Q: This is the first day of HBS. Introduce yourself to your section mates. 6 days to go.
A: I'm not giving details around my background because it's the first day at HBS and I want to know if this is interesting and if you'd want to sit beside this person in class.
I had just landed in Berlin, alone and unprepared. It had been raining and I didn't have a map or a working phone. I took off from the airport, mistakenly in the wrong direction, on a wrong bus. A few minutes later, I smiled. In being lost in a new city, I found comfort in the realization that the prospect of possibilities can be exciting if I decided not to be intimidated by it. Recently our 7 member team had been told that the Debt business that we had built over the last few years - one relationship at a time, was no longer going to be funded by (XX), our parent company at the time. The news came at a time when growth was accelerating; we were finalizing plans to deploy additional capital as fast as we prudently could.
Through the next 15 months, the team successfully executed a management buyout and brought in (big investor) as the majority investor. In this journey from (Company 1) to (New company), from being part of a large global organization with a 30 year legacy to a new brand whose reputation relied only on the individuals in the team, I found my inspiration - to embody the spirit of a startup - humble in glory, agile when momentum is solid and pragmatic yet unwavering when the going gets tough.
Startups often have no assets or success track record which is what makes lending to these early stage ventures counter-intuitive and challenging. This etched in me an important lesson - to look beyond past performance or the lack of it when assessing potential and to give credence to vision. Enabling entrepreneurship has also been a gratifying experience for its eventual impact on the society. When new products, services or organized markets are created by these startups, it results in jobs, commerce and prosperity too and I am thrilled to have made a contribution, in my own way.
My reverence for entrepreneurship took form when alongside college I assisted my father at his niche advisory firm that specializes in rehabilitating sick industries. It is the best formative training I could have had on business realities for it exposed me to the troughs a business could find itself in and how one bounces back from failure.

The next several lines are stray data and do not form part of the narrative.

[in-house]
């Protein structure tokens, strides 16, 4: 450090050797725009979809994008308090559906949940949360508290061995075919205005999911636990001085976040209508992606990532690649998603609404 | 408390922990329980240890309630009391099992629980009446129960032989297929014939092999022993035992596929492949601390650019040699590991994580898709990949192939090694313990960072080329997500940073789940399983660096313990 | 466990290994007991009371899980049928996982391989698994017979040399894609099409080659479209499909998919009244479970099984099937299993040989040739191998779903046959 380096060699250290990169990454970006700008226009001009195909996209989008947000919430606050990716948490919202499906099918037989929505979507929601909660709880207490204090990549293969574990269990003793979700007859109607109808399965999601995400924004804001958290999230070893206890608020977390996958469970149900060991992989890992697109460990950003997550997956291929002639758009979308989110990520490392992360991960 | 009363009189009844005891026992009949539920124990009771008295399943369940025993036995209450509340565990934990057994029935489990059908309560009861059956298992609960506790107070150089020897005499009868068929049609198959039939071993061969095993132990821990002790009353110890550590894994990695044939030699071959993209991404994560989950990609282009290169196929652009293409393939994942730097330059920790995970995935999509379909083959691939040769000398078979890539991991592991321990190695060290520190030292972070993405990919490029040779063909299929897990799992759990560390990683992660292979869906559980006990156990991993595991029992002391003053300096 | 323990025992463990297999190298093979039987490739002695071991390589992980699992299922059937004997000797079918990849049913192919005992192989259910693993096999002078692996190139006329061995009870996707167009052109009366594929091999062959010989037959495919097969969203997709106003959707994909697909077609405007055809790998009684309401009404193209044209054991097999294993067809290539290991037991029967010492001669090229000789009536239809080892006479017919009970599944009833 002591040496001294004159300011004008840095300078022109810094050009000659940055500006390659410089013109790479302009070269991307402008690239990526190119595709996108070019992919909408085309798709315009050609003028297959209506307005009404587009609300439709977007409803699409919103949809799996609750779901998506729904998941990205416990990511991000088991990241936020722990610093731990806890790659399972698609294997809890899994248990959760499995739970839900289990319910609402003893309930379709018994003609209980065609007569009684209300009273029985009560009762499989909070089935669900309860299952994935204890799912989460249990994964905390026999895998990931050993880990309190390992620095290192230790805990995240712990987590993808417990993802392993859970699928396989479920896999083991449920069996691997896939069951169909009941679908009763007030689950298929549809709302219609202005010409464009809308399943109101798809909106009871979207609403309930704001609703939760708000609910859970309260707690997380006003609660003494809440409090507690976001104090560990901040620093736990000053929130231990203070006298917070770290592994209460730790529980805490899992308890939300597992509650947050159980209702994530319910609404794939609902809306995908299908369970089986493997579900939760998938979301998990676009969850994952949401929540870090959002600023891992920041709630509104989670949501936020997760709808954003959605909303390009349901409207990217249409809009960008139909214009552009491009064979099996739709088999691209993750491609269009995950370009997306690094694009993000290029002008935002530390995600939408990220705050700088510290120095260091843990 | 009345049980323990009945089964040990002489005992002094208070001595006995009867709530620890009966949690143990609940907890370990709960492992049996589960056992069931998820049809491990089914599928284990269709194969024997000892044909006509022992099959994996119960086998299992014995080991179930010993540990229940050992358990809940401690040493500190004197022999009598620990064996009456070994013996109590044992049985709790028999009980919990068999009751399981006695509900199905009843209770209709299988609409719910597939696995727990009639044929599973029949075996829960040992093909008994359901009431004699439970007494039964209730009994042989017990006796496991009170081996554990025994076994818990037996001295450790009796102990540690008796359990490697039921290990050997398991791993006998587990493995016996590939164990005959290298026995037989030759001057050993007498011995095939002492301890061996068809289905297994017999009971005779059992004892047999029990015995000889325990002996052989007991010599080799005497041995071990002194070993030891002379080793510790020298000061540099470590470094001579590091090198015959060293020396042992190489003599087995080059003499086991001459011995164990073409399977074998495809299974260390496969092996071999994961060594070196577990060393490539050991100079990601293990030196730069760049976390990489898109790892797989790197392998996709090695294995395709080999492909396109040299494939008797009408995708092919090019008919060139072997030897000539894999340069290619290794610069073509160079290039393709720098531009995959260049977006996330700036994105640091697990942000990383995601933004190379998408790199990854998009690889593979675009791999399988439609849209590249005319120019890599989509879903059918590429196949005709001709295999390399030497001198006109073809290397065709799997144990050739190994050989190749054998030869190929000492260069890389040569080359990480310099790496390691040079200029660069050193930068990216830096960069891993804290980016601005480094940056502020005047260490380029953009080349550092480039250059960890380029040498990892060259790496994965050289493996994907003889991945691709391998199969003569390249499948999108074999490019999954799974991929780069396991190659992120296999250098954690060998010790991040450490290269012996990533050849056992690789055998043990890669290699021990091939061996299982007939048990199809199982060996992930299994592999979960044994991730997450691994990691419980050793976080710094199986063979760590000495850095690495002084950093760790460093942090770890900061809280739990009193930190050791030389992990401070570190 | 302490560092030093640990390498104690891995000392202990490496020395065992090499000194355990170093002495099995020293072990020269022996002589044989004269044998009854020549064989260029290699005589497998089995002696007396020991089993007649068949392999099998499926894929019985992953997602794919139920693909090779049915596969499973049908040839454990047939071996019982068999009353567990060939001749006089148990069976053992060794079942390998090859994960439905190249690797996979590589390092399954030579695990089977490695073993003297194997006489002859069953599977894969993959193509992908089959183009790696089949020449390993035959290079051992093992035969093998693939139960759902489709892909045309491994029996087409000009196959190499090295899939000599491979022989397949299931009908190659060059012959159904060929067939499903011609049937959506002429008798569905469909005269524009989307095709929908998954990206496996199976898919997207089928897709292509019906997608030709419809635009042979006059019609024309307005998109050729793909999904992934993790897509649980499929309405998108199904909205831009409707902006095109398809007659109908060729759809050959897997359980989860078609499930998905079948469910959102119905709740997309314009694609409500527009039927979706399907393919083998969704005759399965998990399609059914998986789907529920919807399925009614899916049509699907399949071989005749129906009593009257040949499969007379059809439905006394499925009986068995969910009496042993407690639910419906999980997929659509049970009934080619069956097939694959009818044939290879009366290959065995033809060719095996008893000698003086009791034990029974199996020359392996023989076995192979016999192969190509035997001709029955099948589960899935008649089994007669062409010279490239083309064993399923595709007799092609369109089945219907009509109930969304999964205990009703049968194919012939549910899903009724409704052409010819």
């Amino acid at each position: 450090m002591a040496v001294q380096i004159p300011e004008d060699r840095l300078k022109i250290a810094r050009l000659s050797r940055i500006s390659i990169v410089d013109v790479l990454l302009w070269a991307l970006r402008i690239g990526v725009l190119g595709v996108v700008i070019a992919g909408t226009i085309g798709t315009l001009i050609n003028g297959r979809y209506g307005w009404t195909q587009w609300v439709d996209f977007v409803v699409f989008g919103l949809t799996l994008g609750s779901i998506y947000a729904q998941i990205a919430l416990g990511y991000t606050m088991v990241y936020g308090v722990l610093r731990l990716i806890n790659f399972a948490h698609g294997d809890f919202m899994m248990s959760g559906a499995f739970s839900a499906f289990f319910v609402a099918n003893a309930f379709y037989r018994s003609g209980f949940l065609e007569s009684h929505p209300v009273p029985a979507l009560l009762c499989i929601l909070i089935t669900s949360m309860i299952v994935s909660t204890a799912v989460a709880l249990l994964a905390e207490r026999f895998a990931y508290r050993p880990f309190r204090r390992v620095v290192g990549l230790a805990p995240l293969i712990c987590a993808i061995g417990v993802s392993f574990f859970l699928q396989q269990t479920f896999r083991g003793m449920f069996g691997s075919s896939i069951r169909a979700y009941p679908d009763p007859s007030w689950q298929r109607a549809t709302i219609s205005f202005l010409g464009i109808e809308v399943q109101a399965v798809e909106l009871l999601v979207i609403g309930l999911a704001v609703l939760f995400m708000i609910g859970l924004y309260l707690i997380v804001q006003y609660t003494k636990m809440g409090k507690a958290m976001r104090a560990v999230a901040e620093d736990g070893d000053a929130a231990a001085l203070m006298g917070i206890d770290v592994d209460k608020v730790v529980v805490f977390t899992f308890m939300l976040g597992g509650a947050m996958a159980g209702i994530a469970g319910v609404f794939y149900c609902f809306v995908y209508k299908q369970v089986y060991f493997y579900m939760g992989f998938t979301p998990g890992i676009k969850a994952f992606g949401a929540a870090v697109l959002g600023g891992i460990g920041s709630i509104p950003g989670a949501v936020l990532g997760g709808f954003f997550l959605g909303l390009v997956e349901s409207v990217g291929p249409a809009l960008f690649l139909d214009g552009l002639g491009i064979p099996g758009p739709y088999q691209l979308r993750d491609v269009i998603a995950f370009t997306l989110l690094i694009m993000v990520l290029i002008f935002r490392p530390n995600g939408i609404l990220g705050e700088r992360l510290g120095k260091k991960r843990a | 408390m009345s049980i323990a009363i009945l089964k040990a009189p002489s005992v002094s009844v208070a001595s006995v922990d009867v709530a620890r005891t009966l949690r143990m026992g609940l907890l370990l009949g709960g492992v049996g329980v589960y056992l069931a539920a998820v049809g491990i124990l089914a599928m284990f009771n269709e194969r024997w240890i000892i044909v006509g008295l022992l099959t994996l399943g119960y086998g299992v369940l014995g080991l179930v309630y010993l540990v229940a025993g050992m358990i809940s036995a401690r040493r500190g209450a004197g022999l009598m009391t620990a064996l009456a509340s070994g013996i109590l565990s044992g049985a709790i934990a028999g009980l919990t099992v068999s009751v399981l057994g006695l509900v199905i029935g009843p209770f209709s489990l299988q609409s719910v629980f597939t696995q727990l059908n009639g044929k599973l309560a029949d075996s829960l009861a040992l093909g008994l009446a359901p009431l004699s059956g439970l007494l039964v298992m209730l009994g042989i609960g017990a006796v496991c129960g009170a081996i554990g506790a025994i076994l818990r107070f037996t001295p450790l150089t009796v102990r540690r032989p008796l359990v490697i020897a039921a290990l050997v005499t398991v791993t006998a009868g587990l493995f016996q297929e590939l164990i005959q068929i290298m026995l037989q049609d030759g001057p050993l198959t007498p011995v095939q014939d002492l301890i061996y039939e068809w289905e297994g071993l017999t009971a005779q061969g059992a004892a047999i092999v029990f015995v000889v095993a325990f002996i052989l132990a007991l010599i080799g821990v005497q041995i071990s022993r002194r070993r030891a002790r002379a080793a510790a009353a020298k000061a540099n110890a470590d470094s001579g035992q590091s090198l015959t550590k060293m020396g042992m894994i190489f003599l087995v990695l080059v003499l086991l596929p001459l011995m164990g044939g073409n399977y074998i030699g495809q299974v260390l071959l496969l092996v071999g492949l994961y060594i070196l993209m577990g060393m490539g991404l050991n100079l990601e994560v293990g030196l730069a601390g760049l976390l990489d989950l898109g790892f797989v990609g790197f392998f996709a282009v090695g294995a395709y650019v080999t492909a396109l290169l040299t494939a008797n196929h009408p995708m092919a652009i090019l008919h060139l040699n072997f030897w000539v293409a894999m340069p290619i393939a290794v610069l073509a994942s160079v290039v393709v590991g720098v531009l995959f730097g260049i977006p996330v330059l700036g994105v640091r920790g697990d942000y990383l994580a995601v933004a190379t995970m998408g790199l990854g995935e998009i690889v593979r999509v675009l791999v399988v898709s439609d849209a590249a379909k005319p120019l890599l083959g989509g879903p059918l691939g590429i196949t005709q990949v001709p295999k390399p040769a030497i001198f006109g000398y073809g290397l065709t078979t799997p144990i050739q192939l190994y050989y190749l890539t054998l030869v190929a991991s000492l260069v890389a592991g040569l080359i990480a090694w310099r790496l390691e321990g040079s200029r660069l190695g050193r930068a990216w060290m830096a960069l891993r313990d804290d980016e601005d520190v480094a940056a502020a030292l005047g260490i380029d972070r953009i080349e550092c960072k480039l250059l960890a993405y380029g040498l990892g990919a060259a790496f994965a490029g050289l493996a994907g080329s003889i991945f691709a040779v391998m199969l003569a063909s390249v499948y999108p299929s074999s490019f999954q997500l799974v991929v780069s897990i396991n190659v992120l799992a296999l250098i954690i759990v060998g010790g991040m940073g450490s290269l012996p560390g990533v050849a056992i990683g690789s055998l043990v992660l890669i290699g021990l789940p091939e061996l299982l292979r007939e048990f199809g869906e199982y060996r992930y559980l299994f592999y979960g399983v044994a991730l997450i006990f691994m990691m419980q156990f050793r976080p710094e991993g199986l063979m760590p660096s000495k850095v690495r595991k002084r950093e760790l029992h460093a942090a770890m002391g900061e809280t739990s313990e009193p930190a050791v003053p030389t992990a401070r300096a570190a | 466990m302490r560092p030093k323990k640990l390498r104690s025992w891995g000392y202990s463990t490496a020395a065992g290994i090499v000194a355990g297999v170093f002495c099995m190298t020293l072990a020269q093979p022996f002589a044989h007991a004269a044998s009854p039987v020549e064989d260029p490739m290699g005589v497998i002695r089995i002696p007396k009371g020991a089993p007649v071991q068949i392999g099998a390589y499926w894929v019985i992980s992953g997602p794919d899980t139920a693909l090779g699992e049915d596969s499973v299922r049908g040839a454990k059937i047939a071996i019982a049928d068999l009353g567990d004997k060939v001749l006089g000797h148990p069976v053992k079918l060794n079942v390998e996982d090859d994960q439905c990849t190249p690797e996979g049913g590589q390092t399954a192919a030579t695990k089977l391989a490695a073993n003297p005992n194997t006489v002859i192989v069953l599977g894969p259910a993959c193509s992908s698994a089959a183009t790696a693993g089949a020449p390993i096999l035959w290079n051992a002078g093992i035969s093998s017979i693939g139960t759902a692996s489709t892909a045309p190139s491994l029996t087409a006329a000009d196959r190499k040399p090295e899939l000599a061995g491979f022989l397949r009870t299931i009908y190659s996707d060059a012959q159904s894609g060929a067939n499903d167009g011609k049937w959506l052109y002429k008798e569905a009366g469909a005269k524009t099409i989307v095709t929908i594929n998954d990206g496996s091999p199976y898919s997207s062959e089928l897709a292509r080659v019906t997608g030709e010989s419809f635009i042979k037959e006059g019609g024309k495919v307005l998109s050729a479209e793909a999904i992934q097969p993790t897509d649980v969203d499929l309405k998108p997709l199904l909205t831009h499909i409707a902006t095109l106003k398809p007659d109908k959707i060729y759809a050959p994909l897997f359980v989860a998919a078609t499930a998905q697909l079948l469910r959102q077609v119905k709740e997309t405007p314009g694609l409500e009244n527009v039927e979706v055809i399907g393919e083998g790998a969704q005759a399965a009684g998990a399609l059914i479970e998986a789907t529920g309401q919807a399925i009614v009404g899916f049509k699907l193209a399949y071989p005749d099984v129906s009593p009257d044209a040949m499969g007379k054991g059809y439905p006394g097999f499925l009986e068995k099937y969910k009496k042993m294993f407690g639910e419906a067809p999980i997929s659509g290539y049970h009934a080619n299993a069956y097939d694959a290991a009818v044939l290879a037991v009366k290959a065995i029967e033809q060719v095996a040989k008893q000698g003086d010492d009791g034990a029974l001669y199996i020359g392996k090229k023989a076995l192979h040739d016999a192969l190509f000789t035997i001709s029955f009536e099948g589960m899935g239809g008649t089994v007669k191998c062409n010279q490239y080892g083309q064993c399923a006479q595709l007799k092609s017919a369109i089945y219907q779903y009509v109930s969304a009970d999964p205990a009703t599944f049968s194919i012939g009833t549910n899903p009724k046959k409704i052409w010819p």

I have spent the last four years working alongside entrepreneurs and investors who are disrupting the way we do everyday things in India - in how we shop or pay or learn or commute. I have had a great ringside seat at the startup gala in India but I am now keen to get involved more closely and strategically with innovation across the world as an early stage equity investor. I see Harvard Business School as the accelerator that will launch me into the next phase of my career and growth, and the eminent faculty here as my mentors. I am excited about the prospect of undergoing this stimulating intellectual journey with all of you, learning from your brilliant and diverse experiences in class and outside, and sharing my perspective along the way.
I'm confused by the prompt and your answer. Are you choosing not to introduce yourself to describe your future?
Shuhani, your response does not provide any sort of introduction of yourself to your classmate. I believe that you are talking of yourself in future form in this essay while you should be introducing yourself to your classmate in present and immediate past form. Who are you, where did you come from? What are your interests? What led you to this course? What do you hope to learn in this class? How do you make friends? What can you do to help people feel comfortable around you and vice versa? Those are some of the topics that you should be presenting in the essay.
In response to your question, no, I would not be interested to sit next to someone in class who can't introduce himself properly to me. I don't even know and understand who you are at the moment and you expect me to give you my friendship and consideration as a classmate because you can talk about who you imagine yourself to be in the future? It doesn't work that way. First let me get to know you from your past and present. Then we can talk about being friends in the future :-)
You have to deliver the specifics of the prompt requirements. Don't discuss something that is not required nor relevant to the instruction. If you want your classmates to want to get to know you or sit next to you in class, then you have to give them current information that they may be able to relate to in terms of shared interests or career ideas. Don't jump so far into the future that nobody has an idea where you came from so they can't understand why your future would be such.